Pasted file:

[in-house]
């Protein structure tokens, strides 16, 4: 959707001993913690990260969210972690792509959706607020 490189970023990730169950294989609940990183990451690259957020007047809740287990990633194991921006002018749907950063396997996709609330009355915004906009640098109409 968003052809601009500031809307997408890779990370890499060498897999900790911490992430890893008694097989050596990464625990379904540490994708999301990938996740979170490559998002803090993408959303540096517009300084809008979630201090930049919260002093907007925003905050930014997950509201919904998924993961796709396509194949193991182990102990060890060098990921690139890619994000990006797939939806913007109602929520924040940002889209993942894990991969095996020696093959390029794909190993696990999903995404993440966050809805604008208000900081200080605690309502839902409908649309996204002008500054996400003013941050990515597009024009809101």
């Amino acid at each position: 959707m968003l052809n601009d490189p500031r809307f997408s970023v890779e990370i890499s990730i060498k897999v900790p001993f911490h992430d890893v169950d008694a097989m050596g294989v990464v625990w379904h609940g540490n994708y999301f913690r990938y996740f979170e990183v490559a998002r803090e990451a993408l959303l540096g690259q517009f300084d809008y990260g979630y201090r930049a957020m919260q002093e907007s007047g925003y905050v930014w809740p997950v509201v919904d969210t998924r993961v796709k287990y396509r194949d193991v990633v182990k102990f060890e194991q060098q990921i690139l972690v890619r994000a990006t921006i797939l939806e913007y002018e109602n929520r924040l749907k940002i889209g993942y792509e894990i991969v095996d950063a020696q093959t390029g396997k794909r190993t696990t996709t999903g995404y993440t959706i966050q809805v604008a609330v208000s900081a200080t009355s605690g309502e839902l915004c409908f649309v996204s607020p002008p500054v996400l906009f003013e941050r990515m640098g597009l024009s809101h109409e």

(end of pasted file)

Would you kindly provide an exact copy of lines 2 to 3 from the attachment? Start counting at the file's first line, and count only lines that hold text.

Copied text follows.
């Protein structure tokens, strides 16, 4: 959707001993913690990260969210972690792509959706607020 490189970023990730169950294989609940990183990451690259957020007047809740287990990633194991921006002018749907950063396997996709609330009355915004906009640098109409 968003052809601009500031809307997408890779990370890499060498897999900790911490992430890893008694097989050596990464625990379904540490994708999301990938996740979170490559998002803090993408959303540096517009300084809008979630201090930049919260002093907007925003905050930014997950509201919904998924993961796709396509194949193991182990102990060890060098990921690139890619994000990006797939939806913007109602929520924040940002889209993942894990991969095996020696093959390029794909190993696990999903995404993440966050809805604008208000900081200080605690309502839902409908649309996204002008500054996400003013941050990515597009024009809101």
């Amino acid at each position: 959707m968003l052809n601009d490189p500031r809307f997408s970023v890779e990370i890499s990730i060498k897999v900790p001993f911490h992430d890893v169950d008694a097989m050596g294989v990464v625990w379904h609940g540490n994708y999301f913690r990938y996740f979170e990183v490559a998002r803090e990451a993408l959303l540096g690259q517009f300084d809008y990260g979630y201090r930049a957020m919260q002093e907007s007047g925003y905050v930014w809740p997950v509201v919904d969210t998924r993961v796709k287990y396509r194949d193991v990633v182990k102990f060890e194991q060098q990921i690139l972690v890619r994000a990006t921006i797939l939806e913007y002018e109602n929520r924040l749907k940002i889209g993942y792509e894990i991969v095996d950063a020696q093959t390029g396997k794909r190993t696990t996709t999903g995404y993440t959706i966050q809805v604008a609330v208000s900081a200080t009355s605690g309502e839902l915004c409908f649309v996204s607020p002008p500054v996400l906009f003013e941050r990515m640098g597009l024009s809101h109409e």